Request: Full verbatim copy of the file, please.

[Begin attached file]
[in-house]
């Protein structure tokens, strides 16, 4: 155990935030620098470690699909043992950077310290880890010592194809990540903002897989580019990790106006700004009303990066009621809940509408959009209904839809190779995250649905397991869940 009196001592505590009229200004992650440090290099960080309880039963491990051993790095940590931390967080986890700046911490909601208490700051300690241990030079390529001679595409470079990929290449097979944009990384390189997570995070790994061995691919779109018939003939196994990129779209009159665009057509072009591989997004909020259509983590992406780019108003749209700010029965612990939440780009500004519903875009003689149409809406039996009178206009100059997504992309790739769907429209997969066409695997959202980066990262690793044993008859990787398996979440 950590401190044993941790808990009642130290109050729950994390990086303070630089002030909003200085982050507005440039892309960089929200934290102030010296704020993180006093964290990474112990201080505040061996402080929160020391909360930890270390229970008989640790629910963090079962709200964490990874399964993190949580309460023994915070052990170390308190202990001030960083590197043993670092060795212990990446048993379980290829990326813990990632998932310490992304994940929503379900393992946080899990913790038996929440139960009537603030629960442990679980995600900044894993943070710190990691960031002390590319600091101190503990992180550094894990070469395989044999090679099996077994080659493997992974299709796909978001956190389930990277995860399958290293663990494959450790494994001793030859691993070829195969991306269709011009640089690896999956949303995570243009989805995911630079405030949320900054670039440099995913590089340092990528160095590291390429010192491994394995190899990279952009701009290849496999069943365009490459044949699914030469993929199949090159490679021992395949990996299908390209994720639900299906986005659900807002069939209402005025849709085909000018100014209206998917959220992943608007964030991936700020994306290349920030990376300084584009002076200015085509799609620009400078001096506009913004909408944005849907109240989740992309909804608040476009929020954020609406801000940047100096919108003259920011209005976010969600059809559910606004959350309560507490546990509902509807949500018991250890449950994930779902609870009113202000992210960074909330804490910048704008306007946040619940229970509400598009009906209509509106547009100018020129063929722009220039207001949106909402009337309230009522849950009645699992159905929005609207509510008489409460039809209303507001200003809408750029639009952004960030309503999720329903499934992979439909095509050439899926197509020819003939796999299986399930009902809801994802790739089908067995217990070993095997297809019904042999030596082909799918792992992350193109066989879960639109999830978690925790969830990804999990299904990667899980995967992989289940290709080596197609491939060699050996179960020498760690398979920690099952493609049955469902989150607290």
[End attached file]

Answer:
[in-house]
């Protein structure tokens, strides 16, 4: 155990935030620098470690699909043992950077310290880890010592194809990540903002897989580019990790106006700004009303990066009621809940509408959009209904839809190779995250649905397991869940 009196001592505590009229200004992650440090290099960080309880039963491990051993790095940590931390967080986890700046911490909601208490700051300690241990030079390529001679595409470079990929290449097979944009990384390189997570995070790994061995691919779109018939003939196994990129779209009159665009057509072009591989997004909020259509983590992406780019108003749209700010029965612990939440780009500004519903875009003689149409809406039996009178206009100059997504992309790739769907429209997969066409695997959202980066990262690793044993008859990787398996979440 950590401190044993941790808990009642130290109050729950994390990086303070630089002030909003200085982050507005440039892309960089929200934290102030010296704020993180006093964290990474112990201080505040061996402080929160020391909360930890270390229970008989640790629910963090079962709200964490990874399964993190949580309460023994915070052990170390308190202990001030960083590197043993670092060795212990990446048993379980290829990326813990990632998932310490992304994940929503379900393992946080899990913790038996929440139960009537603030629960442990679980995600900044894993943070710190990691960031002390590319600091101190503990992180550094894990070469395989044999090679099996077994080659493997992974299709796909978001956190389930990277995860399958290293663990494959450790494994001793030859691993070829195969991306269709011009640089690896999956949303995570243009989805995911630079405030949320900054670039440099995913590089340092990528160095590291390429010192491994394995190899990279952009701009290849496999069943365009490459044949699914030469993929199949090159490679021992395949990996299908390209994720639900299906986005659900807002069939209402005025849709085909000018100014209206998917959220992943608007964030991936700020994306290349920030990376300084584009002076200015085509799609620009400078001096506009913004909408944005849907109240989740992309909804608040476009929020954020609406801000940047100096919108003259920011209005976010969600059809559910606004959350309560507490546990509902509807949500018991250890449950994930779902609870009113202000992210960074909330804490910048704008306007946040619940229970509400598009009906209509509106547009100018020129063929722009220039207001949106909402009337309230009522849950009645699992159905929005609207509510008489409460039809209303507001200003809408750029639009952004960030309503999720329903499934992979439909095509050439899926197509020819003939796999299986399930009902809801994802790739089908067995217990070993095997297809019904042999030596082909799918792992992350193109066989879960639109999830978690925790969830990804999990299904990667899980995967992989289940290709080596197609491939060699050996179960020498760690398979920690099952493609049955469902989150607290």